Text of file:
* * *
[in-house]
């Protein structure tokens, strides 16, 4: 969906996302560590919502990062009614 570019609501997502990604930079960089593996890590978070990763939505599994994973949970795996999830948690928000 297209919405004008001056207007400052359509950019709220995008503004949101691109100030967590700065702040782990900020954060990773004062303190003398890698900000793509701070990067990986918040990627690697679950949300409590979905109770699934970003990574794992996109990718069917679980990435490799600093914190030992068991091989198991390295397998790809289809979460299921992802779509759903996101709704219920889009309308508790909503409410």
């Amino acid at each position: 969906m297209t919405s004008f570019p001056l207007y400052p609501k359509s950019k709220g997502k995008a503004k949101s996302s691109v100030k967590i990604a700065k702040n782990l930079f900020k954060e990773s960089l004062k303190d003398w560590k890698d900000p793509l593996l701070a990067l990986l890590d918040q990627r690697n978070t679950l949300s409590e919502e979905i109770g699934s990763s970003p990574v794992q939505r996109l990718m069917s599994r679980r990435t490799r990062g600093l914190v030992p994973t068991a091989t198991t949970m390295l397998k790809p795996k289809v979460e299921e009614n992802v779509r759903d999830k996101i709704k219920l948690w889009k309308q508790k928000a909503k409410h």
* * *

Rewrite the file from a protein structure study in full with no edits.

[in-house]
């Protein structure tokens, strides 16, 4: 969906996302560590919502990062009614 570019609501997502990604930079960089593996890590978070990763939505599994994973949970795996999830948690928000 297209919405004008001056207007400052359509950019709220995008503004949101691109100030967590700065702040782990900020954060990773004062303190003398890698900000793509701070990067990986918040990627690697679950949300409590979905109770699934970003990574794992996109990718069917679980990435490799600093914190030992068991091989198991390295397998790809289809979460299921992802779509759903996101709704219920889009309308508790909503409410």
């Amino acid at each position: 969906m297209t919405s004008f570019p001056l207007y400052p609501k359509s950019k709220g997502k995008a503004k949101s996302s691109v100030k967590i990604a700065k702040n782990l930079f900020k954060e990773s960089l004062k303190d003398w560590k890698d900000p793509l593996l701070a990067l990986l890590d918040q990627r690697n978070t679950l949300s409590e919502e979905i109770g699934s990763s970003p990574v794992q939505r996109l990718m069917s599994r679980r990435t490799r990062g600093l914190v030992p994973t068991a091989t198991t949970m390295l397998k790809p795996k289809v979460e299921e009614n992802v779509r759903d999830k996101i709704k219920l948690w889009k309308q508790k928000a909503k409410h």